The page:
Bacterial and archaeal 16S rDNA were clustered using the average neighbor algorithm at 97% of similarity and taxonomy assigned using, respectively, the greengenes v. 13.5 and the RIM-DB (Seedorf et al., 2014). OTUs for mcrA sequences were clustered at 84% sequence divergence (Yang et al., 2014). Sequences were assigned to taxa in mothur with a curated mcrA reference database (Yang et al., 2014), where recently published sequences of mcrA for Methanomassiliicoccales were added.

Greengenes OTU table for bacterial 16S rDNA was used in PICRUSt (phylogenetic investigation of communities by reconstruction of unobserved states; Langille et al., 2013) online version available in the online Galaxy platform (https://huttenhower.sph.harvard.edu/galaxy/) to predict functional genes of classified members on ruminal and cecal bacterial populations.

Statistical Analysis

Changes in methane production, dry matter intake, qPCR quantification and protozoa counts in ruminal digesta were analyzed using an independent 2-group Mann-Whitney test in R. Normal distribution in VFAs concentration in ruminal and cecal contents was confirmed by a Shapiro test and data were further analyzed by one-way ANOVA.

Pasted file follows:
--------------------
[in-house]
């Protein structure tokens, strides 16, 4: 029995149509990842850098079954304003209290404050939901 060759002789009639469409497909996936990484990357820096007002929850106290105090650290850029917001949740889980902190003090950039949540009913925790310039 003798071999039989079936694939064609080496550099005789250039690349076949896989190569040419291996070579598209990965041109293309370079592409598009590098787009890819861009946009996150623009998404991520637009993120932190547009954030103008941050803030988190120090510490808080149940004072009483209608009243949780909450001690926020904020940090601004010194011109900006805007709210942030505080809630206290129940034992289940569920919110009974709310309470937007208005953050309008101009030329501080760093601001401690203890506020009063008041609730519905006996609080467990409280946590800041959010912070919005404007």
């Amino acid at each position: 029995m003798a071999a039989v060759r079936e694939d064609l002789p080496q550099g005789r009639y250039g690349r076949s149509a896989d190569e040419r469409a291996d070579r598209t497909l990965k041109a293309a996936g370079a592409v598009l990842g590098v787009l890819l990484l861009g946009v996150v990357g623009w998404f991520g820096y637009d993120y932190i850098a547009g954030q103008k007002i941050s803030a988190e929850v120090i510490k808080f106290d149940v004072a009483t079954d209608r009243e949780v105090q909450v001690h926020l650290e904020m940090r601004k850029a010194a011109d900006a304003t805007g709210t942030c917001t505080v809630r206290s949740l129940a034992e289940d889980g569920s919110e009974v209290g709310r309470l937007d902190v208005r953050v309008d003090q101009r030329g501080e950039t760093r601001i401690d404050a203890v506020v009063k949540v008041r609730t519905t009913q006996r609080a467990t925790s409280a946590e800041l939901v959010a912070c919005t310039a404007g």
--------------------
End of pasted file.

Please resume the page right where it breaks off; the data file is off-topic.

mcrA sequencing libraries were prepared for ruminal contents, whereas 16S rDNA libraries were constructed for both ruminal and cecal contents. Raw counts per taxonomic level and OTU tables were used to compute relative abundance and then subjected to square root transformation before two-way ANOVA analysis in R. To minimize the variation created by different sample depths subsampling (resampling 100 times at a depth of 6,419 sequences for mcrA, 2,000 for archaeal and 17,000 for bacterial 16S rDNA) was used in our study before beta diversity analysis was performed. Alpha diversity values for ruminal and cecal microbial communities in young bulls fed a CTL or LINNIT diet were obtained using various diversity indices (observed species, Chao estimate, and Shannon and Simpson diversity indices). A transformation-based principal coordinate analysis (PCoA) using the Bray-Curtis distance was used to ordinate 15 ruminal mcrA cDNA (one control animal was excluded from sequence analysis because of poor RNA extraction yield), 30 archaeal 16S rDNA (two ruminal content libraries, one from each experimental group, yielded low sequence numbers and were not included in data analysis) and 32 bacterial 16S rDNA animal libraries according to the corresponding OTU abundance data. For statistical analysis of beta diversity, we performed a non-parametric matrix-based ANOVA by using adonis implemented in the vegan package for R. For each dataset beta-diversity, the dissimilarities were further compared using the homogeneity of group dispersions test (Anderson, 2006; R function betadisper in package vegan).